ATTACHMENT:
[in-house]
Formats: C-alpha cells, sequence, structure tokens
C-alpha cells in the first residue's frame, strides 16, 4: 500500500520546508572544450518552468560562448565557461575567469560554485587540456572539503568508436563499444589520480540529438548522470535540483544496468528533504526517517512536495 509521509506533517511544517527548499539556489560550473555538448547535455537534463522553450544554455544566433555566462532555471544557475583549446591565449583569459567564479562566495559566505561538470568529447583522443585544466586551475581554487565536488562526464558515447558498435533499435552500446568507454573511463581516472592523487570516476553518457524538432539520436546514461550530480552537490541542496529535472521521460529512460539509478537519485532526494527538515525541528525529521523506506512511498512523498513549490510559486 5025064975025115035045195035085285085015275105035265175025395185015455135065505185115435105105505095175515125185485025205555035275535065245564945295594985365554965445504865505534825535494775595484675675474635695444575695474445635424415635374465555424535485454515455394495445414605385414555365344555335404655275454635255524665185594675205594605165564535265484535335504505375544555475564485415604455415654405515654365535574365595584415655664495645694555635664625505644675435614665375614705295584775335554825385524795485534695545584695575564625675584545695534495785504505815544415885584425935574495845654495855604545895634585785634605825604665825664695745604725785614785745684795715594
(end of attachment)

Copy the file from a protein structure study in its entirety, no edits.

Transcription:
[in-house]
Formats: C-alpha cells, sequence, structure tokens
C-alpha cells in the first residue's frame, strides 16, 4: 500500500520546508572544450518552468560562448565557461575567469560554485587540456572539503568508436563499444589520480540529438548522470535540483544496468528533504526517517512536495 509521509506533517511544517527548499539556489560550473555538448547535455537534463522553450544554455544566433555566462532555471544557475583549446591565449583569459567564479562566495559566505561538470568529447583522443585544466586551475581554487565536488562526464558515447558498435533499435552500446568507454573511463581516472592523487570516476553518457524538432539520436546514461550530480552537490541542496529535472521521460529512460539509478537519485532526494527538515525541528525529521523506506512511498512523498513549490510559486 5025064975025115035045195035085285085015275105035265175025395185015455135065505185115435105105505095175515125185485025205555035275535065245564945295594985365554965445504865505534825535494775595484675675474635695444575695474445635424415635374465555424535485454515455394495445414605385414555365344555335404655275454635255524665185594675205594605165564535265484535335504505375544555475564485415604455415654405515654365535574365595584415655664495645694555635664625505644675435614665375614705295584775335554825385524795485534695545584695575564625675584545695534495785504505815544415885584425935574495845654495855604545895634585785634605825604665825664695745604725785614785745684795715594